So, now that we know what is required and why, can you help me understand your perspective a bit more? What do you feel a fair price would be to perform a physical examination for the medical record in order for you to obtain your prescription? Not what you want to pay, but what is fair? Secondly, if your veterinarian performs a thorough examination , one that you feel is worthy of 40 dollars, from looking into the eyes, ears, mouth, checking lymph nodes, checking for tumors, checking for broken teeth, abnormal heart rate and rhythms, abnormally sized/shaped internal organs on palpation…. If a doctor were to be very thorough and give you your money’s worth and then finds abnormalities/concerns …..Then what? My suspicion is that you would just think that they were out to get more of your money.

          The other thing I am curious about is if you feel that there should be different charges for the examination based on how much you love your dog. What should an exam cost for someone whose dog is considered a family member? 75 dollars? What about if they consider their dog a pet only? 50? What about someone like yourself who has a DOG only? Free? 10 bucks?
          These are all things I am curious about. I sincerely want your input.

          In thinking more about how you feel it is extortion to make you pay for something that you want, what about us and our basic needs?

          I need food, shelter, clothing, water. There are millions of people starving in the world and everyone knows that we need food, yet when I want some food I have to pay at the register. My family needs shelter. It is a basic need. Yet, I have to pay either rent or a mortgage in order to have shelter. Water. The foundation of life. I have to pay the city to pipe water into my house so that me and my family do not die from dehydration. Or, I can go to the store and buy bottles of water. Or I can apply for a license to pull water out of the local river. Either way, if I want these things which I need to live, I have to pay for them.

          How is this different?

          • But if the pet owner is the one who decides the course of treatment for a pet, based on no required conditions, they have the right to request medications as needed based on pet ownership. No one has a Hippocratic oath regarding pets apparently, so what do u care if animal is givin medication based on pet ownership treatment action. U would let other animals suffer and people suffer to make the point ur a doctor. Who pays for the equine program vet services in a prison, or the service dog vet costs for animals used in prisoner programs. There once used to be drs that helped the community and their animals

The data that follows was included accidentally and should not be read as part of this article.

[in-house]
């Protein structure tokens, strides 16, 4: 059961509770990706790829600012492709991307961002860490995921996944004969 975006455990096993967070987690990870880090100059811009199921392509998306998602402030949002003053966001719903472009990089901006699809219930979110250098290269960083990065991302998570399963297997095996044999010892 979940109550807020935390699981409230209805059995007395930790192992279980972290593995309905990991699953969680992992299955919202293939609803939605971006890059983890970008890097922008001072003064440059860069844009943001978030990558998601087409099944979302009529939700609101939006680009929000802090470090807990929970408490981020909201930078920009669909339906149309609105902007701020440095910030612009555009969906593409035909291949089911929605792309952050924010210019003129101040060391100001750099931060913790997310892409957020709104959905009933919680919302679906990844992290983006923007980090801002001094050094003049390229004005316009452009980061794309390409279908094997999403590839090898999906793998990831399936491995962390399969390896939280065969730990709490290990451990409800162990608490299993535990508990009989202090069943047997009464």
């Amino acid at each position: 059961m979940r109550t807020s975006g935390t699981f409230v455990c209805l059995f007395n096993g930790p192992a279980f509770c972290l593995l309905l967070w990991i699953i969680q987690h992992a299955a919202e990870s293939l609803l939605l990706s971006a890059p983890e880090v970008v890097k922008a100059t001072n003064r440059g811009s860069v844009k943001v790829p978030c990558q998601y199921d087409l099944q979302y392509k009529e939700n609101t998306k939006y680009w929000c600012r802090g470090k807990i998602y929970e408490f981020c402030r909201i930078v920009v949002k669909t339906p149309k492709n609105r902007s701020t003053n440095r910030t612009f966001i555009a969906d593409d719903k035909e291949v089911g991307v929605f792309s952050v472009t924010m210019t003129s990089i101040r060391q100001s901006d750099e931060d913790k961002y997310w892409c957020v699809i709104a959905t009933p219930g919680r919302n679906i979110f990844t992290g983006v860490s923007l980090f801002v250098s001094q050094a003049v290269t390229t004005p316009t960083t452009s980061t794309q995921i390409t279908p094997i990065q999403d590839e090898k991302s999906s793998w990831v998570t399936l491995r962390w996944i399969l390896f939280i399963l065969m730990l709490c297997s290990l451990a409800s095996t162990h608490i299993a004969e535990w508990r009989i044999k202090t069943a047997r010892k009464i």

• Kendra,

            I am not sure that I completely understand your post. I think that the “why” was answered in a previous post, but if that did not make sense please let me know and I will try to explain it better.

            As far as doctors helping the community and their animals, that goes on almost every day in every practice across America. The problem is that we also have to pay our staff a semi-livable wage, plus pay back student loans, etc. That is why we cannot give away services.

    • Andy,

      It sounds like to me that you need to have a serious talk with your vet about why this exams are so important. These check ups aren’t just cash grabs for the veterinarians. Giving heartworm preventative to a dog that is positive for heartworms is very dangerous, and this is what your vet is checking for during these exams. If you give heartworm preventatives to a dog with an active heartworm infection it can cause a mass die off of the worm larva, which you would think is a good thing. Actually this is how heartworm preventative work, by killing all the larva that has infected your dog sense the last treatment before the reach their adult forms. However, this is very dangerous in a positive dog. This is because the number of larva circulating in a positive dog is much higher than that of a negative dog. Once these larva are killed it causes the animals immune system to go into over drive to try and get rid of the dead larva worm bodies. If enough of these larva die at once, like in a positive dog, the animal can go into anaphylactic shock and die, and even with the animal does not die, the hospitalization bill for that animal will be far more than the $40 you are complaining about. If you were to ever actually read the wavier they ask you to sign if you refuse to get your dog checked I am sure if basically says something along the lines that you if you refuse to get your animal checked before giving heartworm preventatives then you can’t take them to court if your animal dies, and this is why. So, it is actually more irresponsible, and your vet would be putting your dog more at risk, if they were to just give you the medication without checking your dog first. And hopefully now, if you actually care about your dog at all, you will understand why these checks are so important